Swithun Originally Answered: Real estate.residential or commercial?
There is one rule to remember in commercial real estate whether you are a buyer and holder, or someone who makes money on the management side: financial value is judged on what can be made going forward, not what it was in the past. The trick is to identify this potential and what can be done to build value going forward. The following drivers are important to consider when examining potential value in commercial real estate: 1. Location. Location. Location. Potential value will come from a high-traffic area with strong demographics, an area where new condos or subway line expansion are great examples. Being closer to transit or places easily accessed by walking is also attractive. 2. Revenue, cost and capitalization rate People sometimes forget the cost of upcoming vacancies. Is there a major tenant about to leave? Any zoning and developing issues/trends? What else is coming up in the area? All this impacts capitalization rates, an important measurement of risk, so avoid thinking of a property in isolation. For more tips visit: http://richardcrenian.ca/spotting-value-in-commercial-real-estate/ Richard Crenian

Patrick Patrick
probably not residential - that's kind of a luxury for people as for businesses - you have have to call on businesses and go quote every job based on what is needed and how big the place is - work time will be after 5pm - evenings - then getting reliable cheap labor is the next issue - you will probably need to get workmens comp insurance for your workers and leran how to deal with payroll and payroll taxes, plus you might only get paid from your customers once a month and that may be 30 days or more after you give them the invoice, so you have to be able to have enough cash up front to last a while until you get paid - a lot of work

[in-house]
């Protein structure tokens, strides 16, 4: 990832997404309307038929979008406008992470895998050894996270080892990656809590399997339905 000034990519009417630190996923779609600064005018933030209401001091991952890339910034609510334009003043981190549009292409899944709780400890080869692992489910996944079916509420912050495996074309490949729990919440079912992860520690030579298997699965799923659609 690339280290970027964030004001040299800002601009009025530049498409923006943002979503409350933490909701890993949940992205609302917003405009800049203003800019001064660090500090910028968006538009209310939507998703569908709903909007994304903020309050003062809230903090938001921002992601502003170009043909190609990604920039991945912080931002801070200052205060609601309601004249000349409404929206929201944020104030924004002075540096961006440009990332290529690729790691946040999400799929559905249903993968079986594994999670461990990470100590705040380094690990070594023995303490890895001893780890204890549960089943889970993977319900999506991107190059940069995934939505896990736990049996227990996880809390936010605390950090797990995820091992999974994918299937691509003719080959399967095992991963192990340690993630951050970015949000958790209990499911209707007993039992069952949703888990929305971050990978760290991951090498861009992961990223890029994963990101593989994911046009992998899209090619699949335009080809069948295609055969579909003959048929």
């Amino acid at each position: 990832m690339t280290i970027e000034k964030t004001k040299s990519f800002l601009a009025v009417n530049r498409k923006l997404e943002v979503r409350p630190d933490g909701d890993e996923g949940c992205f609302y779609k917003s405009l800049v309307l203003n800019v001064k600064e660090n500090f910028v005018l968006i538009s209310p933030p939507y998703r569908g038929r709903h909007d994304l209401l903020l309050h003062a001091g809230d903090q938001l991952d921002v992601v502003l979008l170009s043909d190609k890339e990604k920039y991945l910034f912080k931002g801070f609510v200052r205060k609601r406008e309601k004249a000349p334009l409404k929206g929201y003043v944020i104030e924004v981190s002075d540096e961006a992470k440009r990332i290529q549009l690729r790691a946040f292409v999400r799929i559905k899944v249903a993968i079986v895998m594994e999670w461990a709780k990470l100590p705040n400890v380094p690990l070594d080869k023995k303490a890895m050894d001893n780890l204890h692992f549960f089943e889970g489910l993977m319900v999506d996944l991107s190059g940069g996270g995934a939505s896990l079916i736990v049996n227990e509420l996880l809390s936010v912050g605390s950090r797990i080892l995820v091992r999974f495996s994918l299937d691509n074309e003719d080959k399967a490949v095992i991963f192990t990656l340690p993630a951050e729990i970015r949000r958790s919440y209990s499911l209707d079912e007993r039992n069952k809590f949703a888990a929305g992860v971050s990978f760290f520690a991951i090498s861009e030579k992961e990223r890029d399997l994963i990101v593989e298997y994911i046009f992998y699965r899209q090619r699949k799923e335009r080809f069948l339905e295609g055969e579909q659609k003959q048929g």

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Lorin Lorin
Hey Buddy D I live in New York and here in N.Y. we have a 311# which we can call for any matters which concerns the city or. If i had that problem i would call the city...they would put me on to the small business association who would point me in the right direction direction. See if you don't have a 311# to call or some thing similar.
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Lorin Originally Answered: do anybody here own a landscaping business, or if you own a business period can you give me advice?
A landscaping business is fairly easy to start up I would think, not awhole lot of overhead. Just the machine like lawnmowers, plows shovels etc. You'll have to do estimates for customers, go to STAPLES, and grt an estimate form so you can write a written estimate which will protection you and customer. That way the customer will know what they are getting from your services. Also get a Dome Book at STAPLES to keep track of your daily expenses, gas, items for job, etc. it's much easy at tax time when you have this book. Make sure you save all your receipts. Ypu can get on the internet and find out what deductions you can use for tax purposes. Make sure you have insurance on you business. And don't overbook yourself that way you'll keep all your customers happy.. Good luck with you adventure.